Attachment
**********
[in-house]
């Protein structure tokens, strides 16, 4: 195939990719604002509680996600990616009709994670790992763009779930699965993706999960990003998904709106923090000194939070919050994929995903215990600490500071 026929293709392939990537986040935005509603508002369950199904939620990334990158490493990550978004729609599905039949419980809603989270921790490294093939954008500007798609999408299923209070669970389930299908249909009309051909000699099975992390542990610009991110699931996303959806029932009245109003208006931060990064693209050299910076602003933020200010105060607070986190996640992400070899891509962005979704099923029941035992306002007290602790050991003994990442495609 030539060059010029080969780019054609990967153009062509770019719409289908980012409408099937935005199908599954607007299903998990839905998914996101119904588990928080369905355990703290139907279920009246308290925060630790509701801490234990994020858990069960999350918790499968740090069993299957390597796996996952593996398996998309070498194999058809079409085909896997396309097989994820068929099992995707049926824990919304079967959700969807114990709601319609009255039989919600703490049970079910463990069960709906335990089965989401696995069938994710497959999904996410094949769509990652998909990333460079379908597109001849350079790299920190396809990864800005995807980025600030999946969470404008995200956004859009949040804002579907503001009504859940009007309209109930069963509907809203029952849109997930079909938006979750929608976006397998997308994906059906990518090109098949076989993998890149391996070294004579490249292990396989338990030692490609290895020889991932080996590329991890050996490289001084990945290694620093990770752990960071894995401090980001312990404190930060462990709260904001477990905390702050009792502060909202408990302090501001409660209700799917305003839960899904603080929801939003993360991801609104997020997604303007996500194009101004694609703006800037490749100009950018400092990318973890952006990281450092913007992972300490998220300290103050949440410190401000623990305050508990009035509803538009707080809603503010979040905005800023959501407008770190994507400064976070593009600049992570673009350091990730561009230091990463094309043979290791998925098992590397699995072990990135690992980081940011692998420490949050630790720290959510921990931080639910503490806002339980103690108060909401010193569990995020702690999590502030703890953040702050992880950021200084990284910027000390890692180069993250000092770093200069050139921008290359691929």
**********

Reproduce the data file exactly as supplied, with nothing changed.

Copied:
[in-house]
């Protein structure tokens, strides 16, 4: 195939990719604002509680996600990616009709994670790992763009779930699965993706999960990003998904709106923090000194939070919050994929995903215990600490500071 026929293709392939990537986040935005509603508002369950199904939620990334990158490493990550978004729609599905039949419980809603989270921790490294093939954008500007798609999408299923209070669970389930299908249909009309051909000699099975992390542990610009991110699931996303959806029932009245109003208006931060990064693209050299910076602003933020200010105060607070986190996640992400070899891509962005979704099923029941035992306002007290602790050991003994990442495609 030539060059010029080969780019054609990967153009062509770019719409289908980012409408099937935005199908599954607007299903998990839905998914996101119904588990928080369905355990703290139907279920009246308290925060630790509701801490234990994020858990069960999350918790499968740090069993299957390597796996996952593996398996998309070498194999058809079409085909896997396309097989994820068929099992995707049926824990919304079967959700969807114990709601319609009255039989919600703490049970079910463990069960709906335990089965989401696995069938994710497959999904996410094949769509990652998909990333460079379908597109001849350079790299920190396809990864800005995807980025600030999946969470404008995200956004859009949040804002579907503001009504859940009007309209109930069963509907809203029952849109997930079909938006979750929608976006397998997308994906059906990518090109098949076989993998890149391996070294004579490249292990396989338990030692490609290895020889991932080996590329991890050996490289001084990945290694620093990770752990960071894995401090980001312990404190930060462990709260904001477990905390702050009792502060909202408990302090501001409660209700799917305003839960899904603080929801939003993360991801609104997020997604303007996500194009101004694609703006800037490749100009950018400092990318973890952006990281450092913007992972300490998220300290103050949440410190401000623990305050508990009035509803538009707080809603503010979040905005800023959501407008770190994507400064976070593009600049992570673009350091990730561009230091990463094309043979290791998925098992590397699995072990990135690992980081940011692998420490949050630790720290959510921990931080639910503490806002339980103690108060909401010193569990995020702690999590502030703890953040702050992880950021200084990284910027000390890692180069993250000092770093200069050139921008290359691929």